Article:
Early Radio Applause Cards
BY MICHAEL A. BANKS
Listener appreciation of radio broadcasts in the form of "applause cards" had to be of great value to early radio's programmers, as well as to manufacturers and dealers who were eager to take advantage of this way of seizing public attention.
Michael Bank's article has been augmented with two cards from your editor's collection. Donald Ignatius also had sent in cards earlier, suggesting an article on Crosley applause cards. Here at last is a combined finished product. (Editor)
In the early days of commercial radio broadcasting, listener reports were a valuable source of information on listener demographics. Broadcasters encouraged listeners to write in, and sometimes offered prizes. But radio audiences in the 1920s didn't require much prompting; most radio fans were so enthusiastic that they were glad to share their listening experiences with anyone.
The simplest way to send a listener report was with a penny postcard, and this quickly became the preferred medium for listener reports. The typical listener report consisted of the date and time, along with the name of the show received, and a brief comment or two. The cards became known as "applause cards," because they were used to convey appreciation of a station or specific show.
A few enthusiastic radio fans had special postcards printed. These carried a note of appreciation and blank spaces for time, date, and station/program information. The standard card carried a message along the lines of
"Here in _______, ____, we greatly enjoyed your program _______, at ______ AM/PM on __________, 19__."
A few enterprising individuals got into the business of printing applause cards for sale; however, the fledgling industry died almost before it got off the ground. Competition was too keen from the radio and radio equipment manufacturers who seized on the idea of applause cards as a means of promotion.
Companies such as Crosley Radio Corporation and Zenith Radio packed several applause cards with each new set. As seen in the accompanying illustrations, manufacturer applause cards noted the brand of set used.
The Crosley Radio Corporation took things a step farther and included several invitation cards for new Crosley owners to use to invite their friends over for a radio party (a popular urban event in the early 1920s). As can be seen, these cards also plugged Crosley sets, hopefully encouraging the friends of the new radio owners to buy the same. A 1924 marketing survey indicated that current radio owners were the biggest influence in new radio purchases.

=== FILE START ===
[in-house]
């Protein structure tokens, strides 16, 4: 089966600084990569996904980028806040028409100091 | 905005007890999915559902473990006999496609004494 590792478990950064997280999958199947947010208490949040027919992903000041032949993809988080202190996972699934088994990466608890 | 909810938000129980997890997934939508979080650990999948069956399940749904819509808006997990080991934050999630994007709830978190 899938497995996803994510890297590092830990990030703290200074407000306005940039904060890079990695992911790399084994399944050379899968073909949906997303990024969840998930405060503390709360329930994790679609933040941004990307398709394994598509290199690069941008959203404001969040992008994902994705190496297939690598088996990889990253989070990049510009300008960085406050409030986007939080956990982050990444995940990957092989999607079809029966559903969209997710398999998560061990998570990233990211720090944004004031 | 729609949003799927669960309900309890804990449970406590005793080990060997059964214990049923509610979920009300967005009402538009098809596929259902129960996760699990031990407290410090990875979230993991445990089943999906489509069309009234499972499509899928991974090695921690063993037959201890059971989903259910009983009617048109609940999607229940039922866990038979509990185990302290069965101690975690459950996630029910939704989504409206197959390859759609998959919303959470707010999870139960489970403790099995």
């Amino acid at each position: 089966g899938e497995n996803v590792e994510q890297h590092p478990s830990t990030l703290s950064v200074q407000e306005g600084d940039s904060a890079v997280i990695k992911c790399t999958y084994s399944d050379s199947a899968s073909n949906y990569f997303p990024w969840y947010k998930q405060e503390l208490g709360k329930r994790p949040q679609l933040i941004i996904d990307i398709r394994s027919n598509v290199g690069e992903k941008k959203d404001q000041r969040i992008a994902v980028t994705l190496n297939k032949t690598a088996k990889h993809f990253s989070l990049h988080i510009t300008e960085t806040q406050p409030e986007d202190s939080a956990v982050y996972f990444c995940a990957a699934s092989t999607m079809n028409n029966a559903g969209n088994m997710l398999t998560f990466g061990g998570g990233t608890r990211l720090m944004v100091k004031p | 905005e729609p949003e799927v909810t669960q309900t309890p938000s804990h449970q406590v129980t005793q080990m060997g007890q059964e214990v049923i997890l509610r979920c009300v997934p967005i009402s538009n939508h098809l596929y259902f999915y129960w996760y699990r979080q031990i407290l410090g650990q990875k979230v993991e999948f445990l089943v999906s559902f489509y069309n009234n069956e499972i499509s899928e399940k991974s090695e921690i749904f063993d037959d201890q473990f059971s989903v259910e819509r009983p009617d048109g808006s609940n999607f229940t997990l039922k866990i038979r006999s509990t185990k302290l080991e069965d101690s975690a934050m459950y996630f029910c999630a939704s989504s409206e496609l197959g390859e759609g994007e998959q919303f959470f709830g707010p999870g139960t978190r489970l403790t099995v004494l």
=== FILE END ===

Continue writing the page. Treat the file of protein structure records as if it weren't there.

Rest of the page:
As shown here, applause cards were also distributed by dealers, such as the Parkside Electrical Shop and the Dictograph Company, which made radio speakers. The messages encouraged the public to come in and load up more cards for free.
Applause cards were sometimes used to advertise nonradio goods, usually by companies that sponsored radio programs. Among many others, the Waterman Ink Pen Company and Happiness Candy Stores distributed free applause cards through its retailers. Radio stations often sent out preprinted applause cards for their listeners to use as well.
Radio applause cards were a relatively short-lived phenomenon. They came into existence when radio first became popular in 1922, and faded around 1926. By that time, radio was no longer the novelty it once was, and stations began relying on professional surveys, advertiser results, and other means of gauging the extent of their audiences.
Applause cards turn up now and then on eBay. When they do, they usually sell in the $5 to $8 range, used or unused. Used applause cards are sometimes of greater value if they mention a specific, well-known performer or were sent to a popular radio station like WOR, WGN, WLW, or KEAF. Applause cards advertising nonradio merchandise are the rarest.
(Michael A. Banks, P.O. Box 175, Oxford, OH 45056, E-mail: firstname.lastname@example.org)
A native of the Cincinnati area, Michael Banks is co-author of the book "Crosley: Two Brothers and a Business Empire That Transformed the Nation." (Clerisy Press, 2006) He also can be reached through http:/www.michaelabanks.com.